Are you ok?

Last week I shared that my birthday has sometimes been a difficult day. The truth is that the whole month of September has traditionally been a rough month for me. In years past, I’ve gone through tough break ups, disappointing job experiences and a car accident, all in the month of September. This year with a new home and a family trip early in the month, I thought I had avoided the September pandemonium, but I was wrong. It has been another hard month, and as the leaves are actually falling (even though it is really hot here), so have many tears.

 I pride myself on not being a crier, so for me crying is rare. Recently, walking out of a work meeting, one of my colleagues asked the question, “Are you okay?” It seems even though I had done my best to cover up how I was feeling, something about my usual bubbly self wasn’t present and caused him to be concerned. I am not proud of what happened next, but I am thankful. I turned into a giant ball of tears. I am not thankful of how embarrassing the tears were or how unprofessional I felt, but what I am thankful for is the conversation that followed. He had no answers for the pain I was going through, he just knew it was a hard season, he knew God was present and he wanted me to know I was loved and cared about. That was it – no answers needed, just an awareness that I am not alone. Did it solve anything? No, but it made me sense the presence of God, and it made the day a little easier.
Why do I share this story? Do I share because I am hoping for some fall pity along with a pumpkin spice latte? No, it is because I have been thinking about that question and how it literally has the power to save lives – “Are you okay?” How many of us have been afraid of asking someone that question? We are usually afraid to ask it because we are afraid that we won’t have the right words or the solutions to whatever is plaguing them. But we aren’t meant to have the right words – just to provide the right presence.
I spent part of this weekend in a hospital room with a family whose beloved mother had just suffered a stroke. As I walked into the hospital, I thought about when I was a younger pastor and these visits would scare me… what if I didn’t do or say the right thing? What has changed is that I have learned there are no right words or magic thing I can do to comfort people – all I can ask is “Are you okay?” All I can do is mean it when I ask, and then sit with them and let them answer the question. It is some of the holiest space I have ever been a part of. Listening to people answer that simple question has felt like holy ground.
Australia has figured out the power of that simple question, and there is a countrywide official day known as “R U Ok?” day. It was begun by a family after the father committed suicide. The father had never shared his pain with others. The son wanted to do something to honor his remarkable dad, so he began the campaign to have a day where people would intentionally ask the question “Are you okay?” It seems simple but it is profound. The campaign has done tremendously well and has helped thousands of people begin to feel connected and supported. Part of this year’s campaign was to give people a chance to thank those who had supported them by asking the question and sharing their story. The stories are inspiring and overwhelming. Amazing healing has been possible just because someone was willing to risk asking how someone else was doing.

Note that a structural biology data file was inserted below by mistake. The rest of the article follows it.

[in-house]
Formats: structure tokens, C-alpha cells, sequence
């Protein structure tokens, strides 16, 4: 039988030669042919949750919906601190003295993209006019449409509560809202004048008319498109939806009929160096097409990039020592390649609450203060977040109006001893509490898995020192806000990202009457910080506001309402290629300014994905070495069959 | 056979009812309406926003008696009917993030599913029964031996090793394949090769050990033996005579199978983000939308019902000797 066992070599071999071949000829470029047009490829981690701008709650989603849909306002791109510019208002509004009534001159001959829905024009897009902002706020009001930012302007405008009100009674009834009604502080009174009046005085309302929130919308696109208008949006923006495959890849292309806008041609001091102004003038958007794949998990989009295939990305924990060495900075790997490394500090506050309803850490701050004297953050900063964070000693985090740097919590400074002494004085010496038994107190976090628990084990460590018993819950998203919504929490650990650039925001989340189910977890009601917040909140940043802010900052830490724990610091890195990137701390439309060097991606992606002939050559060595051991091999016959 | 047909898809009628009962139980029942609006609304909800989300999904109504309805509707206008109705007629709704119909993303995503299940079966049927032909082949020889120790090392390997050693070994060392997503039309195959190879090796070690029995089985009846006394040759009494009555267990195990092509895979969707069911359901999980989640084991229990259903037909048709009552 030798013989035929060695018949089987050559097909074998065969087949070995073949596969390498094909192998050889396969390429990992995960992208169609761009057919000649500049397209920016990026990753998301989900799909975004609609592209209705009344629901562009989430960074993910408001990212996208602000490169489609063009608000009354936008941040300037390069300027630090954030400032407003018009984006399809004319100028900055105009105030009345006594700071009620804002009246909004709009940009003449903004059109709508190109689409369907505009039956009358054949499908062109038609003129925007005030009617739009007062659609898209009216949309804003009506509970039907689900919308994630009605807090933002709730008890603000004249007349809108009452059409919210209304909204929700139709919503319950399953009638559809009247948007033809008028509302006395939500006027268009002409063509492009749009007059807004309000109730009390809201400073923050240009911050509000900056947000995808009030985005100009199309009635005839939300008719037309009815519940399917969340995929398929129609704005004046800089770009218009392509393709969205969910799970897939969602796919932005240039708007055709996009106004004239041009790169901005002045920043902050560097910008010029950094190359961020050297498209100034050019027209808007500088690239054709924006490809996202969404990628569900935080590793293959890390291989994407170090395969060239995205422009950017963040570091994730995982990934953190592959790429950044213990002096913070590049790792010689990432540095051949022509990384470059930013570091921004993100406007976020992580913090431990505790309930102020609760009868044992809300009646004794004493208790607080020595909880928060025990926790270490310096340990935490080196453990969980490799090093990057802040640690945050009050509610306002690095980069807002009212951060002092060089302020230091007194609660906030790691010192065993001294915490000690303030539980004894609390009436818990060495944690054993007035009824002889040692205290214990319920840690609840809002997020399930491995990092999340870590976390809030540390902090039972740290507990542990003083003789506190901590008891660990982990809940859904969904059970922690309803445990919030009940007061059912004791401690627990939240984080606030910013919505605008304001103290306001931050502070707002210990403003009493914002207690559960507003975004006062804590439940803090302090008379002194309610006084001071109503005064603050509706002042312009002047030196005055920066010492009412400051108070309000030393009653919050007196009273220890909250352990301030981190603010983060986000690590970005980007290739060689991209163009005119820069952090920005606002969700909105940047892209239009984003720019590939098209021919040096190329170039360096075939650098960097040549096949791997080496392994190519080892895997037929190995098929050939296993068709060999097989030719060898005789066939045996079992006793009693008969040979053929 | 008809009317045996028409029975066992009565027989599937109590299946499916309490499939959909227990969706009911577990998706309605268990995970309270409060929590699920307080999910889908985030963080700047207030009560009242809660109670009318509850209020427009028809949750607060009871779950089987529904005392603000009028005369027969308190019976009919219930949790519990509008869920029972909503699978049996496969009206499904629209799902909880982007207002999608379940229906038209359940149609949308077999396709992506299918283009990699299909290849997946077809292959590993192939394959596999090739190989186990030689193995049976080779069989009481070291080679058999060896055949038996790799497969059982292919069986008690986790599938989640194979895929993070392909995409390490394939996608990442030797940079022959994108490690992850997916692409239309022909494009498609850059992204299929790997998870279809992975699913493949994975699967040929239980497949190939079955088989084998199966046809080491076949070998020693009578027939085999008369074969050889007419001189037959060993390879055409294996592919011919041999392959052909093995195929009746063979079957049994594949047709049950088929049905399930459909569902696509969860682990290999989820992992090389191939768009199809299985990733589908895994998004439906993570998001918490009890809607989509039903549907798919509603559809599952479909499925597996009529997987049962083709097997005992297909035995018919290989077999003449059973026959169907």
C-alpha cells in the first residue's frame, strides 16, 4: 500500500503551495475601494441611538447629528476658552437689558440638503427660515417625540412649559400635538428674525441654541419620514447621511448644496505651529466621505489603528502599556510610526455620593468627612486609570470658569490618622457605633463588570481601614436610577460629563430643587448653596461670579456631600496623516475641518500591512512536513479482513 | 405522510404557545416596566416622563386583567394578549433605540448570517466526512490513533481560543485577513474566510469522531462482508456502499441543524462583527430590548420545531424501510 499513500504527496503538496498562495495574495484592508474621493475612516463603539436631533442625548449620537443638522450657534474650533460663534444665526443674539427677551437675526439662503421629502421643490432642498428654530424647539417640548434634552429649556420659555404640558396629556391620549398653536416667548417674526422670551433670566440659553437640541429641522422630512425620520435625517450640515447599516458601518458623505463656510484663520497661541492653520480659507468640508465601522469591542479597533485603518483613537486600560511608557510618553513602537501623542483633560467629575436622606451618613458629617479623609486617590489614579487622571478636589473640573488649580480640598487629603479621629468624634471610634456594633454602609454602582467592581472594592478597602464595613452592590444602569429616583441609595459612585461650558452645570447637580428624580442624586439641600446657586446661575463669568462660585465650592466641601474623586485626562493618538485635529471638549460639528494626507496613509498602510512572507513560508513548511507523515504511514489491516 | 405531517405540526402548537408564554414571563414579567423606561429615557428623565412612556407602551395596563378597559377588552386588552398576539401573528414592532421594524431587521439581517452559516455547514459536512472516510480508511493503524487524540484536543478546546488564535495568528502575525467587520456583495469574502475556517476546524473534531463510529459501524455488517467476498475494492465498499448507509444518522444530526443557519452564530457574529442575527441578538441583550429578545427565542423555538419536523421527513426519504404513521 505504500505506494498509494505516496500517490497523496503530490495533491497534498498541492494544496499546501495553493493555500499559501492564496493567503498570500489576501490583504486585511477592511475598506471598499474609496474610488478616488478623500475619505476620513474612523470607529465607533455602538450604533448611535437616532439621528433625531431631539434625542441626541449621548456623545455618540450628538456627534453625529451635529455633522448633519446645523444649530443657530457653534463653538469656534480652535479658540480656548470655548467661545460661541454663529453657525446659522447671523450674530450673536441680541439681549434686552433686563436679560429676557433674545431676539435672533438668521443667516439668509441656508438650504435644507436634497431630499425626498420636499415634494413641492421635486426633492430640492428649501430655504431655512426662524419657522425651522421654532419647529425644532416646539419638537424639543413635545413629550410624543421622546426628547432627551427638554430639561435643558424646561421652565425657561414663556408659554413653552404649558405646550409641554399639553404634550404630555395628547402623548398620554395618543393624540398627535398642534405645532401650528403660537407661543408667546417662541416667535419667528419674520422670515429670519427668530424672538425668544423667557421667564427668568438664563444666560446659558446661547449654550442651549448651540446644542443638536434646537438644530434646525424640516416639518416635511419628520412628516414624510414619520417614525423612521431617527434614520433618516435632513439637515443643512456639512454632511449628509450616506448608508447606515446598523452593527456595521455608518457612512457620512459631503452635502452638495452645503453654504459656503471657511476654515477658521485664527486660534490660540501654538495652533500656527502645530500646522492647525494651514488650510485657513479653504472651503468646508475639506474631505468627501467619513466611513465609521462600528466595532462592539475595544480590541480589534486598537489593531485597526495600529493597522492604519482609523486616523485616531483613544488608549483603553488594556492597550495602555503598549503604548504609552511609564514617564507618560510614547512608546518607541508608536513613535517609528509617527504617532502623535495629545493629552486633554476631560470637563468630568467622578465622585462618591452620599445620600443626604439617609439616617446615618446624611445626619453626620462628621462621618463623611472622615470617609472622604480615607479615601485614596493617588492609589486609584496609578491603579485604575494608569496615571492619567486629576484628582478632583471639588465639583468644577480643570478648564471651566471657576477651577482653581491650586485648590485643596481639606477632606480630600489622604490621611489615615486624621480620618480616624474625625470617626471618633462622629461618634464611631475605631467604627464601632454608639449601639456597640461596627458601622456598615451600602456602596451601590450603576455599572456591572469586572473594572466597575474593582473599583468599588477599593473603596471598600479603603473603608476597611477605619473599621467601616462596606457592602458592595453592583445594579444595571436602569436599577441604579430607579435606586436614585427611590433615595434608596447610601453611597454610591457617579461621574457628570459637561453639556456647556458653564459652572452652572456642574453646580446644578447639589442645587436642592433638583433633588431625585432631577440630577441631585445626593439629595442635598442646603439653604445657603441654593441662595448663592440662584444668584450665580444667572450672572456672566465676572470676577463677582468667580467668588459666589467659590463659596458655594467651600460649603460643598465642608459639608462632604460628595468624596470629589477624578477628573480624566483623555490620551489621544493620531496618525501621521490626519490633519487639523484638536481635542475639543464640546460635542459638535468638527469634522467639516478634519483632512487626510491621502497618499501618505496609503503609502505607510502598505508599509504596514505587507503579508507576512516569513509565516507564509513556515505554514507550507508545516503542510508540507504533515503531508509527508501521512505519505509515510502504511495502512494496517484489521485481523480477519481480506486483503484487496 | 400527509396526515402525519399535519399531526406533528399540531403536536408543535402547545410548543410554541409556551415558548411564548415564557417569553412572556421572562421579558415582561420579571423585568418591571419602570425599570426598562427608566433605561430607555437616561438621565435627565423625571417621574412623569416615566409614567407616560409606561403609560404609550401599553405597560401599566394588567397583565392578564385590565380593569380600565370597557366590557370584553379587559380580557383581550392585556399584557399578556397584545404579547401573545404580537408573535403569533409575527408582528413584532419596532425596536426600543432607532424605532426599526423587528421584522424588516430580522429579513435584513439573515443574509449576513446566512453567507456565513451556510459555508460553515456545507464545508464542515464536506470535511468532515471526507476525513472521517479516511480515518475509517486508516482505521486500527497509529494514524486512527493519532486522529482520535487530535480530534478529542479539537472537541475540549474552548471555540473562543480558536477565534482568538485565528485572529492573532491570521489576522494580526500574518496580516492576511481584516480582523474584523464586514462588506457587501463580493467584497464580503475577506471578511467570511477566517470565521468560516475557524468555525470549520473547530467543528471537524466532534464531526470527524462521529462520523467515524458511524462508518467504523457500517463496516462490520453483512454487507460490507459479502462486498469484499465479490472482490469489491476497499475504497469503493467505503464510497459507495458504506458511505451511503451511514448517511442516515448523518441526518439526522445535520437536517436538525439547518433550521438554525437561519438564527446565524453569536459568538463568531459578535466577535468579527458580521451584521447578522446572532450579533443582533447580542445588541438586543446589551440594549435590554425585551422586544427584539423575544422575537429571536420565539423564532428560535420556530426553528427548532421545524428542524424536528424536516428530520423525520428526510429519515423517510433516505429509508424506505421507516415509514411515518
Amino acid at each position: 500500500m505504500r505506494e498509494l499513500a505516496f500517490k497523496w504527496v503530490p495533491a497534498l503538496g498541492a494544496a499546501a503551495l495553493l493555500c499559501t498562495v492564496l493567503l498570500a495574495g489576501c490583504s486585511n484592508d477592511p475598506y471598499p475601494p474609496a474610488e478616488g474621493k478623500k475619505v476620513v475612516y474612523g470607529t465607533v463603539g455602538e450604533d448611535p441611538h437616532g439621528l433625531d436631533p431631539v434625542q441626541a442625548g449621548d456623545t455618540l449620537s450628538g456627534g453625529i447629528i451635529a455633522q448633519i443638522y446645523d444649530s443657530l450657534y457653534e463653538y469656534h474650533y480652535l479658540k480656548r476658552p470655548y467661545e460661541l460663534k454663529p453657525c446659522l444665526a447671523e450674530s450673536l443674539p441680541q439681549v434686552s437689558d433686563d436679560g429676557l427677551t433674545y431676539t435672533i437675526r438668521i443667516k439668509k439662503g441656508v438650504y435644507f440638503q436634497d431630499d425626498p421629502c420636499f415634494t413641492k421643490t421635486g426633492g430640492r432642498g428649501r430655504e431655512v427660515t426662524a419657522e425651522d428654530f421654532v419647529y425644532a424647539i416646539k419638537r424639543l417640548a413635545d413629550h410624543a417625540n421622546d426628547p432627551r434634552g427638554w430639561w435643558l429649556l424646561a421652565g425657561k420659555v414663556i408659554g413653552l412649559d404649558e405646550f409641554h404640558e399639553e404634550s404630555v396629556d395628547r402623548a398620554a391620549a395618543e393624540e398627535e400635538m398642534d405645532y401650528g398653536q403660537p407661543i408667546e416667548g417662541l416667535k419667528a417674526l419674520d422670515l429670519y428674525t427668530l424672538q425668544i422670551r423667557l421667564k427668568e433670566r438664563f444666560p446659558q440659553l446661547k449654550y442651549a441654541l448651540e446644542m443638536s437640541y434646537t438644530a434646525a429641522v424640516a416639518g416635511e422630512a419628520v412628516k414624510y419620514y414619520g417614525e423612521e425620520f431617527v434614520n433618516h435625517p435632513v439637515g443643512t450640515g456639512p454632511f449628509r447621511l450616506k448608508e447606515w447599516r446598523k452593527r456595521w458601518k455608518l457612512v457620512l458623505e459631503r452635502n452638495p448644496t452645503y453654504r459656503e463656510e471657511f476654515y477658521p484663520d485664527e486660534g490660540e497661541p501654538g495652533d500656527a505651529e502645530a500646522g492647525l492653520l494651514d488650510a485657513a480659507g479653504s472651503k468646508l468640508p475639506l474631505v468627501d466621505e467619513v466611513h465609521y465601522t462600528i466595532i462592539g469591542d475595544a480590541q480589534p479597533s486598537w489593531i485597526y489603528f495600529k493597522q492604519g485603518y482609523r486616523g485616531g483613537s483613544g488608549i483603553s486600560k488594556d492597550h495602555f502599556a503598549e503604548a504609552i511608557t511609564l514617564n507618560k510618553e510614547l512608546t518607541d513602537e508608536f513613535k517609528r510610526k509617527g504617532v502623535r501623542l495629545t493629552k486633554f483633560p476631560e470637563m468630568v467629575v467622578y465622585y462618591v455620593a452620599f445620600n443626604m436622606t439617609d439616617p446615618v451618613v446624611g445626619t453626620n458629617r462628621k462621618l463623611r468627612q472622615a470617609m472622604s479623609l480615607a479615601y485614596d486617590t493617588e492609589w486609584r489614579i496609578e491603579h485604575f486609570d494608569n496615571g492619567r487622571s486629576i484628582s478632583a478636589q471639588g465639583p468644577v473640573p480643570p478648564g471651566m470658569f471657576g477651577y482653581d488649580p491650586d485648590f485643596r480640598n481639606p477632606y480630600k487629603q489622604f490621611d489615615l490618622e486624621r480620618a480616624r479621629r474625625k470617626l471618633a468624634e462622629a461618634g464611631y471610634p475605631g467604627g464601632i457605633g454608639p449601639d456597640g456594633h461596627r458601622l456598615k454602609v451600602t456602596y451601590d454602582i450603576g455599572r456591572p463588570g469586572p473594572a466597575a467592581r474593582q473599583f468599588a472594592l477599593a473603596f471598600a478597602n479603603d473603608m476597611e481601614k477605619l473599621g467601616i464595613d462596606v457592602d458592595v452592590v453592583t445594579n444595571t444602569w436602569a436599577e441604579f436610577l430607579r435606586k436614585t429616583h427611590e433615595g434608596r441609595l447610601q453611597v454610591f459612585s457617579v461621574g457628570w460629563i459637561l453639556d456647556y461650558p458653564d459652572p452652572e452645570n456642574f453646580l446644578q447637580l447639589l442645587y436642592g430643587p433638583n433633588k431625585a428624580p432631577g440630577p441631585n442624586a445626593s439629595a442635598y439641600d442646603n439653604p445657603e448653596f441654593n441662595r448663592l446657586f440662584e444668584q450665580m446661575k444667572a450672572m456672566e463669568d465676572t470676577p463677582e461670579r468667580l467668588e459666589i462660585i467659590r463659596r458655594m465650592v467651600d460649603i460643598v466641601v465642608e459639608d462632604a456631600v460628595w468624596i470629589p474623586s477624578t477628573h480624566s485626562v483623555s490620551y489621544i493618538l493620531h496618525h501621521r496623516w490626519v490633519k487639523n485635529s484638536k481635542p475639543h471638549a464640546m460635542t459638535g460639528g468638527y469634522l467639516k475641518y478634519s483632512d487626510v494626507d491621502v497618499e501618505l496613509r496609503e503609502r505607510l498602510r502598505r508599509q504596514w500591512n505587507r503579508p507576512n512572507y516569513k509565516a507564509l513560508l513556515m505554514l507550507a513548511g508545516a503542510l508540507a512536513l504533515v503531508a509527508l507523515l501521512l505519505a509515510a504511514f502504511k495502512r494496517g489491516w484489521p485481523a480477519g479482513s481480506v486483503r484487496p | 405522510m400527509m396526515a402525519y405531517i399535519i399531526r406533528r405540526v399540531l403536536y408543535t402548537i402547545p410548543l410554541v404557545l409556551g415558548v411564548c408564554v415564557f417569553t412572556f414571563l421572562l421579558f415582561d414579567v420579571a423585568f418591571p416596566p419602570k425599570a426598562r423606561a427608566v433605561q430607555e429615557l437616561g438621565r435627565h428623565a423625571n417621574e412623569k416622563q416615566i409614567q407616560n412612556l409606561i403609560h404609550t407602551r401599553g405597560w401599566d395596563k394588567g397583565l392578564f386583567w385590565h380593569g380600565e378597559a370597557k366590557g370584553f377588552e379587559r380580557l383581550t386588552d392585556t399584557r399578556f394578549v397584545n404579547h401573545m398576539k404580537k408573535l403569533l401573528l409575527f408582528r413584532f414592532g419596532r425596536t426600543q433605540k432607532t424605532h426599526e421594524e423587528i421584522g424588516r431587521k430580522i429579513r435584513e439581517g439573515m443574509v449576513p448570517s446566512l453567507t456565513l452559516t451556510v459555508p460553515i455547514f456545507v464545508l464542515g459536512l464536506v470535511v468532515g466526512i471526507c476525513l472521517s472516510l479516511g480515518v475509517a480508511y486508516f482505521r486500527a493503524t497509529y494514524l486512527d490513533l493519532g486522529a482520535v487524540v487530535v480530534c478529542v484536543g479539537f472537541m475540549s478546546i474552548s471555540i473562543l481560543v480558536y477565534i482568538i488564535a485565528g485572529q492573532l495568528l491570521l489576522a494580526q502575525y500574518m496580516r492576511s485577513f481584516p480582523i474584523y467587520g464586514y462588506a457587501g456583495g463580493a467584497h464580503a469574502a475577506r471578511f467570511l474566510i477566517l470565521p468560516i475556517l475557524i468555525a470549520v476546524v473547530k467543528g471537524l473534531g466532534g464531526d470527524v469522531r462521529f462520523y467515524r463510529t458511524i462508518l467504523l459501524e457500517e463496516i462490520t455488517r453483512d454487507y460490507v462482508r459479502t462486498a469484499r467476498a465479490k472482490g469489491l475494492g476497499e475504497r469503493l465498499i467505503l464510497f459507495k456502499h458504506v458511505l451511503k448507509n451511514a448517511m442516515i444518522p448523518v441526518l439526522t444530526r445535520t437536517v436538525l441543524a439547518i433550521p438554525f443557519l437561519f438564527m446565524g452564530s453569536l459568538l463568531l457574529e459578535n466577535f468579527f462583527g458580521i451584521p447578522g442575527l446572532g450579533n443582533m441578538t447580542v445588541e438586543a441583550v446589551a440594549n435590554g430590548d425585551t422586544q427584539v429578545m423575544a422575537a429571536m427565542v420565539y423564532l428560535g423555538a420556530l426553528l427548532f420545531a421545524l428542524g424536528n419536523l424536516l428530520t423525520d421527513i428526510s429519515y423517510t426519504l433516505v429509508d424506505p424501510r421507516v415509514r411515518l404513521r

Five years ago I sat in a pew at a very large funeral. The man who had passed away was the son of two of my parishioners. He was a beloved fireman and community member. People stood up and shared stories of just how inspiring of a human he was. As you heard the stories, you began to have a picture of this amazing man come to mind; clearly the world had lost a good one. His widow took the stage last and began to speak with a shaky voice. She first apologized for how uncomfortable she was speaking in public. She then shared how wonderful her husband was, and then said, “But he made a mistake, and that is why we are here today.” He didn’t share how he was really doing. He suffered from depression and was ashamed to admit it to anyone. His family knew and would help him cover it up. On this one particular day he had just had a hard day, and by all accounts he really wasn’t suicidal, but for this day things just got to heavy and too hard for him. She challenged anyone who had such tough stuff going on to share it, and she challenged family members to seek help as they supported their family members. She also added that we have to start asking people if they are okay.
This year R U OK day fell on my birthday – I like that, and I would challenge all of us as people and churches to be the ones asking that question, and honestly answering it when it is asked of us!
For more information on R U OK day go to
  1. Janet Trenda says:

    Beautiful and honest, Sarah! I had not heard of R U OK day, but love the concept. I think we, in the church, are even more guilty of not being honest about where we are emotionally. Actually, that’s part of the reason I am getting certified in Spiritual Direction. We all just need a trusted friend to travel through the valleys with. I don’t think God ever meant us to go it alone.

    I appreciate your honesty and vulnerability. I think that’s an important trait for a leader.

  2. Jenny Heinly says:

    Thanks for another post. I shared it with a student of mine at Concordia who has been working with some students that have depression. She is studying to be a Deaconess and is from Africa. She is very inspirational.

  3. Barbara Schultz says:

    Thank you, again, Sarah!

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